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Statement: September 16, 2010 Print this page
Docket No. PL10-4-000

Commissioner Norris's statement on Revised Penalty Guidelines

"When we first issued the Penalty Guidelines in March, industry, and the public strongly advocated for an opportunity to provide input. We heard the message loud and clear and suspended the Penalty Guidelines to provide a comment period for industry and the public to let us know what they were thinking.

In today's Revised Policy Statement on Penalty Guidelines, we have made a concerted effort to listen to the concerns raised and address them. We did not make every change that was requested, but we made many of them. Taking comments made this process a better one and, as a result, the product is better.

I am proud to support these Penalty Guidelines and thank Commission staff for all their hard work. It took many long hours for staff to comprehensively review the comments we received and to prepare the Revised Policy Statement and Penalty Guidelines. The resulting Penalty Guidelines provide something that has long been needed in our Enforcement program - a clear, consistent, transparent process for how the Commission assesses penalties. This takes the guessing game out of the Commission's assessment of penalties, and I think that is a good thing for everyone involved.

I also want to emphasize that, despite using the Criminal Sentencing Guidelines as a model, we were in no way seeking to criminalize violations of our statutes, rules, and regulations. I have heard this concern from many in industry, especially in the reliability context. I want to make clear - and the Revised Policy Statement makes clear - that this was never our intent.

Additionally, many of the comments we heard from industry focused around the application of the Penalty Guidelines to reliability matters. We have made some major changes with respect to those areas that I wanted to briefly highlight.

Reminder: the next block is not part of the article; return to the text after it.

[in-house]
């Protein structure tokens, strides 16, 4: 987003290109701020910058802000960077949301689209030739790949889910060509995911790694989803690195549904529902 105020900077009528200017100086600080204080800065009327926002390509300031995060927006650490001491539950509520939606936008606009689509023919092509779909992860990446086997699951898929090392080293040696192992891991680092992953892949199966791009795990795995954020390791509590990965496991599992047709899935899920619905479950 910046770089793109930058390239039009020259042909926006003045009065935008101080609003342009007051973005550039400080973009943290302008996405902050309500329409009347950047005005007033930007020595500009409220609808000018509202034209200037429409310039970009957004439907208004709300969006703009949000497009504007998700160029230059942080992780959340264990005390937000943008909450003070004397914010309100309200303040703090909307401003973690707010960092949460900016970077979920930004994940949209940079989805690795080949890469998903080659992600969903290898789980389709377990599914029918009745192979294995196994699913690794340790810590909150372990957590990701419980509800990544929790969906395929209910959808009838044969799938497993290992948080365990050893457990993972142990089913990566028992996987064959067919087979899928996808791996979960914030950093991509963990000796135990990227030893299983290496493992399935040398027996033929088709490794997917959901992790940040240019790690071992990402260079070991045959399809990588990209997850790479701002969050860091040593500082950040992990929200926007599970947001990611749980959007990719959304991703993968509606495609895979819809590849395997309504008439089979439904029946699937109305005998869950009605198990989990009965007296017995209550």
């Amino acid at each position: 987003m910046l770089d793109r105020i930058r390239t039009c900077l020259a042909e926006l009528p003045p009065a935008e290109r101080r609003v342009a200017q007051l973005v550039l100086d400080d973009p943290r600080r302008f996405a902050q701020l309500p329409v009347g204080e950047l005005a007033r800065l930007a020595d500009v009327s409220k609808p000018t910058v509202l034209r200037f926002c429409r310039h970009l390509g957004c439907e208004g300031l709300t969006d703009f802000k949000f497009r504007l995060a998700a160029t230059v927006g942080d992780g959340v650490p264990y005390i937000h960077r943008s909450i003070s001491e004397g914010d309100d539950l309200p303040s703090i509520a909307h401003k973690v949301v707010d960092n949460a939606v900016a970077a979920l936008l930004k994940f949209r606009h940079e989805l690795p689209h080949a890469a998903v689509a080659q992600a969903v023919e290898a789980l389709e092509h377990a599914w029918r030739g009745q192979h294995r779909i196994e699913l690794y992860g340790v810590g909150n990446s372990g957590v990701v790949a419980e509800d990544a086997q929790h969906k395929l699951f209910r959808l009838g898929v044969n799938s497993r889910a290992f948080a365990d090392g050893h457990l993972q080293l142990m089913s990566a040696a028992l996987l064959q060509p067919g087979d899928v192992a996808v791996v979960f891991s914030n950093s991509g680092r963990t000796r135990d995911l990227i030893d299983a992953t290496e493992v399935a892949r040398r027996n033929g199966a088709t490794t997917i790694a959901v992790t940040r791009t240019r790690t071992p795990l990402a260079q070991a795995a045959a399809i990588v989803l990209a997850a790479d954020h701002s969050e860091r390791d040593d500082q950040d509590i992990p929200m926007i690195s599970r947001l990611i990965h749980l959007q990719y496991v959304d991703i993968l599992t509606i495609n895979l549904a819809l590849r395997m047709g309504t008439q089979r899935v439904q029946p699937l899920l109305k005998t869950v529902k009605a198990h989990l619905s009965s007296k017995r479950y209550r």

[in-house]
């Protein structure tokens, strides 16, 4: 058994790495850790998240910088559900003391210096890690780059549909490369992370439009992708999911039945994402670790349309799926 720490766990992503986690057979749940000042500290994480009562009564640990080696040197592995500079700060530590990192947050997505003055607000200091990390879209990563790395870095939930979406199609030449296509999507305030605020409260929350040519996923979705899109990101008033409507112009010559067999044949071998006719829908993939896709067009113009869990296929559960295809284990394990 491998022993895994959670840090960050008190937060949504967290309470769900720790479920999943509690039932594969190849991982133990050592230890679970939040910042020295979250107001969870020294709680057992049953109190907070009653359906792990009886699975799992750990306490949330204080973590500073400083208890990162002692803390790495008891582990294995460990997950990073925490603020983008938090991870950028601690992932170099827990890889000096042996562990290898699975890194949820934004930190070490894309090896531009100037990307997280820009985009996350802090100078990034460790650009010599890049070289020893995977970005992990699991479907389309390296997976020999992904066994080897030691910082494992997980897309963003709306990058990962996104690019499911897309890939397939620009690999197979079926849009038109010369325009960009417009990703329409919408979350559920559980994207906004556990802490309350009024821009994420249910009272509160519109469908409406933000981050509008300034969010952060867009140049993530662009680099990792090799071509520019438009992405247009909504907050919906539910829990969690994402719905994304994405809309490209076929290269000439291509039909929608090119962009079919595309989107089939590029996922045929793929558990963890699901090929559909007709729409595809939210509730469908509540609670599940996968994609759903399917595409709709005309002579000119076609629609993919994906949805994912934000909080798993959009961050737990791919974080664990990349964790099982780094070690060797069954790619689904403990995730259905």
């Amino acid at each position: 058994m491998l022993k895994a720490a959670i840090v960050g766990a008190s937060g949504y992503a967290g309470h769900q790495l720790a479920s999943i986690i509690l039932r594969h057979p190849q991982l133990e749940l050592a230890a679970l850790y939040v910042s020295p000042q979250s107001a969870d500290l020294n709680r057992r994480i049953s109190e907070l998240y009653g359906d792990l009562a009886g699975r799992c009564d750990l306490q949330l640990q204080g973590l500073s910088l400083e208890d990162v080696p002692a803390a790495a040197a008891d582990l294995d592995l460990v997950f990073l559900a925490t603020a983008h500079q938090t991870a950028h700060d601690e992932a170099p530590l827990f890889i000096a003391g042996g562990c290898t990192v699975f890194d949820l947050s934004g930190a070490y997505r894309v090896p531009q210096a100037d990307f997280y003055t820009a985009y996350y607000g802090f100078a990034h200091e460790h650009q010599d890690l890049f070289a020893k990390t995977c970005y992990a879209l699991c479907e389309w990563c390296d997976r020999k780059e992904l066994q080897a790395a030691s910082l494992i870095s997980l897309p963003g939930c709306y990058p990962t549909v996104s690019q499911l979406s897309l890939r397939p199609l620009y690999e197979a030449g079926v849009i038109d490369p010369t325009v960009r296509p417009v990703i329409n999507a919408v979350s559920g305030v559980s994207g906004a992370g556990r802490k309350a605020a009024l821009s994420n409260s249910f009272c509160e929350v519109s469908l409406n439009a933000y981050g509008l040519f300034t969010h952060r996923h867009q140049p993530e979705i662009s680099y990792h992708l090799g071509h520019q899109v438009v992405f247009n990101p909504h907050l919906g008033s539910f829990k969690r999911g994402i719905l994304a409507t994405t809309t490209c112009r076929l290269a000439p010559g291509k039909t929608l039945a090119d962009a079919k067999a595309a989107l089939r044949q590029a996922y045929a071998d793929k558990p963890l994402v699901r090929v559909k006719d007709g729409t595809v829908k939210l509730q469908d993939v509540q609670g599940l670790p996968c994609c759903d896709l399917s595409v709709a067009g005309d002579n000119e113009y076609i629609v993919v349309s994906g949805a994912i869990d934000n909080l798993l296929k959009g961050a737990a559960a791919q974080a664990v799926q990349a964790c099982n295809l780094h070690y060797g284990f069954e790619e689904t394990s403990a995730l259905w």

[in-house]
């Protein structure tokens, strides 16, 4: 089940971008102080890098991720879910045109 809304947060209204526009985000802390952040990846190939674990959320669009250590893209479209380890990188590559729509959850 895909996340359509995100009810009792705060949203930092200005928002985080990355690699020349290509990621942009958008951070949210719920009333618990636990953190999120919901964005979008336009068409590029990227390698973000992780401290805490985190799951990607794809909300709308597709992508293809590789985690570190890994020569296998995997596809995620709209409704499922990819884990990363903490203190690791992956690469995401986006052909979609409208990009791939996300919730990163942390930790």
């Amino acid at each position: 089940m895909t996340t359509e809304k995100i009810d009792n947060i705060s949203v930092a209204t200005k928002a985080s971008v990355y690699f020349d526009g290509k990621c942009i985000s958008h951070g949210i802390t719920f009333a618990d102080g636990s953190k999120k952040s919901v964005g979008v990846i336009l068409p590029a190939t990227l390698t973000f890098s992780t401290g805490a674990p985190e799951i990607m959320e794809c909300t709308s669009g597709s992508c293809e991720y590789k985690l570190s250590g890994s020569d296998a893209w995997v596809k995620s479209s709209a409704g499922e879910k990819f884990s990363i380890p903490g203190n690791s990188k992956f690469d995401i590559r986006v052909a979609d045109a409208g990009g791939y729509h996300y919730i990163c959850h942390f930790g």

First, we clarify that the Commission will not apply the Penalty Guidelines to our review of NERC's Notices of Penalty (NOPs). We will, however, apply them to the Commission's Part 1b investigations of enforcement actions. Why did we take this step? From my perspective, we do so in order to provide clarity and consistency in the Commission's assessment of Reliability Standards violations. By clearly stating that we will not apply the Penalty Guidelines to the NOPs, we ensure consistency in the review of penalties that come to us for review from NERC. In doing so we have eliminated the lingering questions raised in our initial Policy Statement with respect to how the Commission will define "out-of-the-ordinary circumstances" when applying the Penalty Guidelines to NOPs.

However, I continue to believe that it is appropriate to apply the Penalty Guidelines to our own investigations of reliability violations. In section 215 of the Federal Power Act1, Congress gave the Commission a distinct responsibility to investigate compliance with the reliability standards on our own motion when necessary. Using our Penalty Guidelines recognizes this important responsibility, and ensures that a single consistent set of guidelines will apply in these instances, as they will in the case of NOPs.

Second, we have lowered the base level for reliability violations from 16 to 6. I believe this is a good compromise. Setting the level at six creates comparability with violations of other Commission requirements, while raising the risk of harm adjustments recognizes the seriousness of reliability violations.

Third, I have heard a lot of concerns from industry over the last few months about the initial Penalty Guidelines' intent to conduct an individualized assessment of the monetary value of the loss of load resulting from a violation of a Reliability Standard. We have heard arguments that this kind of assessment would create a chilling effect, discouraging operators from shedding load when it is necessary to prevent a larger, cascading outage. We took these concerns to heart. The Revised Penalty Guidelines will consider the quantity of load lost, in MWh, as a measure of the seriousness of the violation. I know that some will continue to be uneasy that this could still discourage operators from shedding load, but I believe this change strikes an appropriate balance between the need to ensure that we do not provide a disincentive for operators to shed load when required by the Reliability Standards, and the need to fulfill our statutory obligation to consider the seriousness of violations.

Finally, I want to emphasize that this is not the last time we are going to consider these issues. We have directed Enforcement staff to hold a technical conference one year from issuance of the modified Penalty Guidelines to discuss implementation issues. This will give us a chance to check back in with industry and the public and see how things are working.

Thanks again to the team. I am happy to vote for this order."

1. 16 U.S.C. 824o (2006).

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